There’s been some chatter in the book-reading world lately about whether characters’ “likeability” should matter to readers and critics. My own take on this is twofold: first, somehow likeability seems to matter a lot more when we talk about female authors and characters (shocker), but second, it does make a difference to me as a reader if I enjoy spending time with the characters in a book. I don’t have to want them as friends, but I do have to find them interesting and care about their fates in order to truly love a book.
I thought about the “likeability” issue a lot as I read Ann Patchett’s 1992 debut novel, The Patron Saint of Liars. Rose — the book’s first POV character and the person whose actions drive the novel — is one of the more unlikeable protagonists I’ve encountered in my recent reading. But I would still recommend this book unreservedly. It’s haunting and lovely, and while I came away frustrated with Rose and angry about the hurt she’d caused others, I also felt deep sympathy with the fear that drove her actions.
Beautiful Rose Clinton married her husband Thomas on a whim, believing his intense adoration was God’s sign that she was meant to be his wife. But only a few short years later, Rose realizes her mistake: she does not love Thomas and never has. It is 1968 and Rose’s family is devoutly Catholic; divorce does not seem to be an option. When Rose learns she is pregnant, she decides she will disappear from Thomas’s life, go to a home for unwed mothers, and give the baby away. As penance for this abandonment, she will also leave her beloved mother behind. “If I gave up the thing I loved most in the world,” she tells the reader, “then maybe God would respect my desperation.”
It’s a heck of an introduction to a main character, running away from good people who care about her and taking Thomas’s chance to be a father with her. But Patchett’s beautiful prose paints a sympathetic (though never exculpatory) picture of her main character. Rose’s actions come from a perceived lack of options. She longs to be free, to explore, to come and go as she pleases — she would have made an excellent hippie. But Rose can’t reconcile her wanderlust with the person she thinks she ought to be, and this internal conflict triggers events that have repercussions far beyond Rose’s own life.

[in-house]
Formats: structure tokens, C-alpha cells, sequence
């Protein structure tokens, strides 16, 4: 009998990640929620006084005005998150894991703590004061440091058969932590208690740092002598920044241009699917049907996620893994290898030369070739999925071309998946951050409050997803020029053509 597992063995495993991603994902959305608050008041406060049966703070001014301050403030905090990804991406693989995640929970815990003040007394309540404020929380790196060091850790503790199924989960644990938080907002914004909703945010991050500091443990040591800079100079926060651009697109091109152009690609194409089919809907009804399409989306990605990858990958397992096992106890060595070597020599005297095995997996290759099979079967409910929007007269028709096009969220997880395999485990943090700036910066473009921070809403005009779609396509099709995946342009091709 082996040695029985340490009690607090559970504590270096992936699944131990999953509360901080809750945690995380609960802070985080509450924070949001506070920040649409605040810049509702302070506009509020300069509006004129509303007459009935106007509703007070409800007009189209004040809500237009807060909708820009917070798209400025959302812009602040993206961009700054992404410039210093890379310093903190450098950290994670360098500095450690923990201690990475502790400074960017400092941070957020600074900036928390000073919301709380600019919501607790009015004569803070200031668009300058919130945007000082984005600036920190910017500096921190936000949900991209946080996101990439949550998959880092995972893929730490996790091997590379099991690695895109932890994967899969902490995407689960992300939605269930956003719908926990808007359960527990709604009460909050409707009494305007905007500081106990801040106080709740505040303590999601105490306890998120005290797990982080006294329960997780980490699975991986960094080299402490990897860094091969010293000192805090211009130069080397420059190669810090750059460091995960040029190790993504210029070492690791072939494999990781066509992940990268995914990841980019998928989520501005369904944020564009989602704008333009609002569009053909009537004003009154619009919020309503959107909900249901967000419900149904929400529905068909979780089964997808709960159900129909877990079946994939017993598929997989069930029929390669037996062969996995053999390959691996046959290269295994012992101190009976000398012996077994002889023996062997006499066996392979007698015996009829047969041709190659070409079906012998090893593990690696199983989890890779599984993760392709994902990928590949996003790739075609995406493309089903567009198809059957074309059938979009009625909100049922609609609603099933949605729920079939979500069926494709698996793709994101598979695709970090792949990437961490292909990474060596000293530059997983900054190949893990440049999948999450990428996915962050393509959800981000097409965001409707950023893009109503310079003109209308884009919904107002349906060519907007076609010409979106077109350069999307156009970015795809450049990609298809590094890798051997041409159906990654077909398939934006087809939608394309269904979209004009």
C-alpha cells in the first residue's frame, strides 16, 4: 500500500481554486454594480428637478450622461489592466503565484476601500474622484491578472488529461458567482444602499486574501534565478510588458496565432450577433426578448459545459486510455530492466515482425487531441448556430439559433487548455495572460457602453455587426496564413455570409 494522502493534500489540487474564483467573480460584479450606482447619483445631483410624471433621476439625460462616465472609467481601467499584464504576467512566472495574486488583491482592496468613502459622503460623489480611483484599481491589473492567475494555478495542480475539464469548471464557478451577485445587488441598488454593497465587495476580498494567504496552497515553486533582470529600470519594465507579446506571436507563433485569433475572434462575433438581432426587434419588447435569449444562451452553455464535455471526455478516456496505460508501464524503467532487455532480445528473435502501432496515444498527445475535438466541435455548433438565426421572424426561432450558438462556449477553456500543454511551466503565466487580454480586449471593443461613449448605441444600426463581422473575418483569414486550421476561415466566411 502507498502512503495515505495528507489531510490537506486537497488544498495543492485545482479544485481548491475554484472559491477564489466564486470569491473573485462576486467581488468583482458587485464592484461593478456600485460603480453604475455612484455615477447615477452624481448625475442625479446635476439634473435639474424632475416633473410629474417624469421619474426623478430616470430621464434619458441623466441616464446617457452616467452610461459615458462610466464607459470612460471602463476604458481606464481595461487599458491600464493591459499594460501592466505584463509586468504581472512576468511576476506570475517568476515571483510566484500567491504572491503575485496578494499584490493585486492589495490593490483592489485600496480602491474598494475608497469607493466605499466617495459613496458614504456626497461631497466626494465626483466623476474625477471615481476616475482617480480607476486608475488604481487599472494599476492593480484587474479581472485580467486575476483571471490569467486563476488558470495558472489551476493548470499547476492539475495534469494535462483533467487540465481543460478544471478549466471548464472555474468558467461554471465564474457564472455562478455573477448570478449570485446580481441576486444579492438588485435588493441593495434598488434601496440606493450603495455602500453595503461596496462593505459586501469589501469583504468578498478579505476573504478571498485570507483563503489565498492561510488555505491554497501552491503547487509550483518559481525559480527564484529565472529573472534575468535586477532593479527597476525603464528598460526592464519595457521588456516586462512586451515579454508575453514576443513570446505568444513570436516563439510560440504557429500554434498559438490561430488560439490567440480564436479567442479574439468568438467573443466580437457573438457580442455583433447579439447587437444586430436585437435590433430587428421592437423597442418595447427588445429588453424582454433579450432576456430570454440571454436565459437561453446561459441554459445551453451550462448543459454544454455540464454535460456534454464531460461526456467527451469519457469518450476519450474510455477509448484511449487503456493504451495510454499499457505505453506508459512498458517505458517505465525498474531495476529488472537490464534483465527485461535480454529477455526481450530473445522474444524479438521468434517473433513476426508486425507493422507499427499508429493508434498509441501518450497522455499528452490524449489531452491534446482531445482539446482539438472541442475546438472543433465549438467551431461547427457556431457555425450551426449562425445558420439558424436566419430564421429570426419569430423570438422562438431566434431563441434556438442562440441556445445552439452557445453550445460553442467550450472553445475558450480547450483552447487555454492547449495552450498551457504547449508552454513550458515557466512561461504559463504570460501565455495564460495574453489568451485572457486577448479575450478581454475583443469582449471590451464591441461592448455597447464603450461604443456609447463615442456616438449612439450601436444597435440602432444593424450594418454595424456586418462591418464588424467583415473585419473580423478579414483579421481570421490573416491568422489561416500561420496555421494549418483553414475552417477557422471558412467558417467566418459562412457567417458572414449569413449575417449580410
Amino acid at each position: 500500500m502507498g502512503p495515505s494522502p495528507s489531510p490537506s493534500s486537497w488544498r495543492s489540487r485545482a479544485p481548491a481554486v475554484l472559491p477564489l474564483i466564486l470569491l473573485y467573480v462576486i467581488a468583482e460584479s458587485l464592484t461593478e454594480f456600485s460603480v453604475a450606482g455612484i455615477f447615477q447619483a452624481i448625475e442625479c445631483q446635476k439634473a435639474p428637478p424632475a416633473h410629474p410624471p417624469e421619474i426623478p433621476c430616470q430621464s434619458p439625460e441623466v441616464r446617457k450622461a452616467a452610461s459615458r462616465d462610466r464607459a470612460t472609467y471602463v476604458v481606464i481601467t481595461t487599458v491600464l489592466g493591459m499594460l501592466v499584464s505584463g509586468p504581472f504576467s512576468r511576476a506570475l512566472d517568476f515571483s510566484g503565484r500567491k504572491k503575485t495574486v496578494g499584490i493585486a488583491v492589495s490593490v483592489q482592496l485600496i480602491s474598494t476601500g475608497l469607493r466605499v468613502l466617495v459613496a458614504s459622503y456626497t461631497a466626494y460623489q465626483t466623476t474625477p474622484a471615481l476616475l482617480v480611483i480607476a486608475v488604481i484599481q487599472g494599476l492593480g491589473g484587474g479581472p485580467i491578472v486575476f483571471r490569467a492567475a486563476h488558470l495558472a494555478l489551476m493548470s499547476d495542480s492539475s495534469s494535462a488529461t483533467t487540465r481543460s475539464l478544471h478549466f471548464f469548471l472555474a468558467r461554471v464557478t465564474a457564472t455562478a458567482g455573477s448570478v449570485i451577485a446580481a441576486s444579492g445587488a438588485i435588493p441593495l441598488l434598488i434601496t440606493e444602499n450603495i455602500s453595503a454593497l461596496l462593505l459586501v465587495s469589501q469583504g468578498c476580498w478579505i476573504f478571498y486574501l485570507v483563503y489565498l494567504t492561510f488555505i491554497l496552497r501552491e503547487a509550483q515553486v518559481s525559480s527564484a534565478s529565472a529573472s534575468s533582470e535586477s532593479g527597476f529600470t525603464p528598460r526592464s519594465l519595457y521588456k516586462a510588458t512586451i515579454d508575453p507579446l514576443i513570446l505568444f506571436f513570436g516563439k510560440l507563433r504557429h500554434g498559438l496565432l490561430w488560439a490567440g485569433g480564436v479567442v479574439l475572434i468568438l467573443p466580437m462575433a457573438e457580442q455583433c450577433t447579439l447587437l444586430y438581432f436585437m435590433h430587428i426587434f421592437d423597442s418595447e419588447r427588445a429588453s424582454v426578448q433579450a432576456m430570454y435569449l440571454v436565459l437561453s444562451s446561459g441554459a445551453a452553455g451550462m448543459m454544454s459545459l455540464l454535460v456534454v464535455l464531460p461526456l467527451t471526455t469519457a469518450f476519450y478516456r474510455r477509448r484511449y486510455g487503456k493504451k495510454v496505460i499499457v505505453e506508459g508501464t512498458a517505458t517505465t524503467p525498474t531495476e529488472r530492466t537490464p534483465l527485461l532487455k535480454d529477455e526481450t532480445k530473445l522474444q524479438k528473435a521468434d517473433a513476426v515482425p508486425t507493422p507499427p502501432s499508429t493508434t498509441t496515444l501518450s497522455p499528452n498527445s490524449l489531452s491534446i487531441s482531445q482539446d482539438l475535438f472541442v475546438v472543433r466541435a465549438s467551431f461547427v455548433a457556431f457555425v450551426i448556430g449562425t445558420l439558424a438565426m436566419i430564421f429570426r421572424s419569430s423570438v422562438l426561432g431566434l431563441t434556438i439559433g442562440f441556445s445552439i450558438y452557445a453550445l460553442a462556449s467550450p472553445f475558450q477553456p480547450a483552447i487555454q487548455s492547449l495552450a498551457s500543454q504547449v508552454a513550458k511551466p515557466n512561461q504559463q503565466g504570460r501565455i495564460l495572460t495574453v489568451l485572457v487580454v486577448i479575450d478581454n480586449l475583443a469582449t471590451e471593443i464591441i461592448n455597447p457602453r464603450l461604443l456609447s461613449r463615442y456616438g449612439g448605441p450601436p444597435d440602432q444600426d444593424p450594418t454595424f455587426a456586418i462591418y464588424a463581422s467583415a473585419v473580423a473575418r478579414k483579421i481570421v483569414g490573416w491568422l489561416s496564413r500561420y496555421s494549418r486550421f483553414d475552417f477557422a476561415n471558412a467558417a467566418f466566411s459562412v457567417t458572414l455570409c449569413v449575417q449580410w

Rose ends up in Habit, Kentucky, at a charity home called Saint Elizabeth’s. We learn in the prologue that Saint Elizabeth’s used to be a grand hotel built on a spring that was rumored to have healing properties. Although Mother Corrine, the mother superior, takes a near-instant dislike to Rose, she quickly makes other friends at Saint Elizabeth’s, most importantly the kindly Sister Evangeline and Son, the older handyman who maintains the hotel for the sisters. After the birth of her baby, Rose hands the narrative off to Son, who tells his own story and the story of the years at Saint Elizabeth’s after Rose gave birth. The final POV character is Rose’s daughter Cecilia, whose story takes us to the book’s unexpected conclusion.
Like many of Patchett’s books, there are subtle threads of magical realism in The Patron Saint of Liars. Sister Evangeline, for example, has a knack for predicting the sex of babies — a gift she keeps to herself around the young women who plan to give their children away. It is also clear that there might well have been something to the rumor that the spring at Saint Elizabeth’s could heal the ill, although it has long since dried up.
There is no magic cure, however, for the fear and sense of entrapment that brought Rose there. Ultimately, Rose can’t deny the person she truly is — and her attempts to pretend otherwise end up hurting people who care about her. Is Rose a likeable person? A good one? I would say no to both questions. But her story is beautiful.
Rating: Buy It
Note: I wrote this entry before the discovery of a mass grave at a Catholic home for unwed mothers in Ireland. This review was in no way meant as a commentary on that awful discovery.